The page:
i.e.  Avoid pointed toe shoes 

 

Source: https://www.somfootwear.com/blogs/news/wide-toe-box-shoes

 

This will prevent: 

-Pressure to the tops of claw or hammer toes, to prevent further deformity, pain, callous or corn formation. 

-Prevent interdigital pressure between toes and the formation of bunions. 

If you are experiencing pain or discomfort, please call us today for an appointment on 5223 1531

THIS INFORMATION IS FOR EDUCATIONAL PURPOSES ONLY AND IS NOT INTENDED TO REPLACE PROFESSIONAL PODIATRIC ADVICE. TREATMENT WILL VARY BETWEEN INDIVIDUALS DEPENDING UPON YOUR DIAGNOSIS AND PRESENTING COMPLAINT. AN ACCURATE DIAGNOSIS CAN ONLY BE MADE FOLLOWING PERSONAL CONSULTATION WITH A PODIATRIST.

 

FISIOCREM ~ What is it?

Fisiocrem is a topical pain relief gel that you can rub into your skin to temporarily ease muscular aches. Used on muscle and joint injuries such as muscle tears and sprains such as ankle sprains.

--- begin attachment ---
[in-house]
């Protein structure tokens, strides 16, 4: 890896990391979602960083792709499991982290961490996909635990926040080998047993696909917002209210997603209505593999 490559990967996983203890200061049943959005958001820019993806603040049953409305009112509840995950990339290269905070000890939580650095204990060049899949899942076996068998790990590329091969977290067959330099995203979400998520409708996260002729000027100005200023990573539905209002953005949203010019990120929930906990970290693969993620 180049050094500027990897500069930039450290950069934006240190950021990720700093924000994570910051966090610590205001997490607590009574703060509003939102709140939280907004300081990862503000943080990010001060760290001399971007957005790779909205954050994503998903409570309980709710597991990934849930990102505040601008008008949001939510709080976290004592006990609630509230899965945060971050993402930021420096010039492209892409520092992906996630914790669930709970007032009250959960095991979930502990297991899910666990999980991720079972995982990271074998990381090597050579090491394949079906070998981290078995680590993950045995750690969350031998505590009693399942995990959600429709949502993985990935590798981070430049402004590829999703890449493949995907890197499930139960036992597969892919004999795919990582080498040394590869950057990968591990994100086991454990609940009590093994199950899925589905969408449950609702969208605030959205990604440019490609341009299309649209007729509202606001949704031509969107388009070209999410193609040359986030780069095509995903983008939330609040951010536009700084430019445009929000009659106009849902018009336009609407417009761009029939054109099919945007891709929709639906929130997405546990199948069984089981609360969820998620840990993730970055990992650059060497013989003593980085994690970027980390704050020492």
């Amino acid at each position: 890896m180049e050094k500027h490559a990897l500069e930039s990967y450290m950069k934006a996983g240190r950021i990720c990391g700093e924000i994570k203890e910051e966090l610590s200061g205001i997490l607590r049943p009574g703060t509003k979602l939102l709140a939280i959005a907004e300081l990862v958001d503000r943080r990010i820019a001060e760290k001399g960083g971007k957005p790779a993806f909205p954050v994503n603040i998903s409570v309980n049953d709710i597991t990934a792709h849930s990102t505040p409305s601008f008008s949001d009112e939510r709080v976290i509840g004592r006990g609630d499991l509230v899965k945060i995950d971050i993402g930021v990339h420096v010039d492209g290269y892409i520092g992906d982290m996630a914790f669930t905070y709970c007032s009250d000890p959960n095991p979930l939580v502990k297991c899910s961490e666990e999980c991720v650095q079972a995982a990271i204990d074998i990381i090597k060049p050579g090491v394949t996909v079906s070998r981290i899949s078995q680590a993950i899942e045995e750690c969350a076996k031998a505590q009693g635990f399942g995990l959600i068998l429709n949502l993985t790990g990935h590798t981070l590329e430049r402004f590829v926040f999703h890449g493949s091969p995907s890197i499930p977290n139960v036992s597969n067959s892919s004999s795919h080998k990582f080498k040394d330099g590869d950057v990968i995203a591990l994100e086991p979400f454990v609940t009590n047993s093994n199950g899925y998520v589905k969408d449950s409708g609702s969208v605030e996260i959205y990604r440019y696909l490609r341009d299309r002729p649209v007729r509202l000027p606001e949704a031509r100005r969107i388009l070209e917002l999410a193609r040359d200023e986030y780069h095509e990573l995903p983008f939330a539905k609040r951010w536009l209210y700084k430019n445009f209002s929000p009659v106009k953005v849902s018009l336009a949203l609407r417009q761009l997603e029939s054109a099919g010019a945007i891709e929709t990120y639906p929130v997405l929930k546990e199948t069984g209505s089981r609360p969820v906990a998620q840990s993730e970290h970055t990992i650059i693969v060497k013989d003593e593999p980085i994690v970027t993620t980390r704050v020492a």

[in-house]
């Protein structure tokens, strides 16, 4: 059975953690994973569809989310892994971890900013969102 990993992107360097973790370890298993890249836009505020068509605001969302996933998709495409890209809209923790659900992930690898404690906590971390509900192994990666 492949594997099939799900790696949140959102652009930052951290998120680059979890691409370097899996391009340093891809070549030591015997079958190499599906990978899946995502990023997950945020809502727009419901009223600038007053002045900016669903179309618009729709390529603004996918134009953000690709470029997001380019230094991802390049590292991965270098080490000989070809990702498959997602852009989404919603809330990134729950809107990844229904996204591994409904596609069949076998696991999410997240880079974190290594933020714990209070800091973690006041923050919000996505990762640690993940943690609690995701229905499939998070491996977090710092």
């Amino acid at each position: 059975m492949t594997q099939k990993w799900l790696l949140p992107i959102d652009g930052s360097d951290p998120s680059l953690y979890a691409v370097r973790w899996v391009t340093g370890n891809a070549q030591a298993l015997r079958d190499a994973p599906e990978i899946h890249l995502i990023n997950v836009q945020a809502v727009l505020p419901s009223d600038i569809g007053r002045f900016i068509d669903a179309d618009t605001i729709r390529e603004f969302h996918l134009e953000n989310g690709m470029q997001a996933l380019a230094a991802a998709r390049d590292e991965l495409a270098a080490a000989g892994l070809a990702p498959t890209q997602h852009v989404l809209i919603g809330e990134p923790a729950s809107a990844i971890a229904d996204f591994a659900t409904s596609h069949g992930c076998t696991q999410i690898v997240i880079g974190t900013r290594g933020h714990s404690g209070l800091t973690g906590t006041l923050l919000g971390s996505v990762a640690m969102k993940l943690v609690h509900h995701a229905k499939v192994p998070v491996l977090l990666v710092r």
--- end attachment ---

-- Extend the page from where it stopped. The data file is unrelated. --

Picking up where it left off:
So it’s used like you would use deep heat, tiger balm and the like.

You get no yucky residue on the skin after applying and the scent and feel of it is not too intense & smells fresh!

Fisiocrem has natural plant-based ingredients in it like Arnica, Hypericum (more commonly known as St John’s Wort) and Calendula.

While we often prescribe Fisiocrem when people are recovering from injuries, there are other uses for Fisiocrem too. Once your pain has relieved, there’s no need to put your Fisiocrem in the cupboard to be forgotten about!

Extra uses for your Fisiocrem:

Post work out soreness

Nothing feels as good as smashing out a gym workout! But the thought of walking the stairs the next day after 1000 squats? No thanks! Sometimes DOMS (delayed onset muscle soreness) can be a real pain! Have you considered Fisiocrem to get you through those post work out feels? Fisiocrem is popular with athletes, helping them to recover so they can continue to train hard.

Arthritis

Calendula is known to help with inflammation. Arthritis is an inflammatory condition of the joints and effects many people. Fisiocrem can be a nice addition to medications, especially when the pain is debilitating. Rubbing Fisiocrem into affected joints may help with temporary relief of arthritic pain, so you can get on with your day.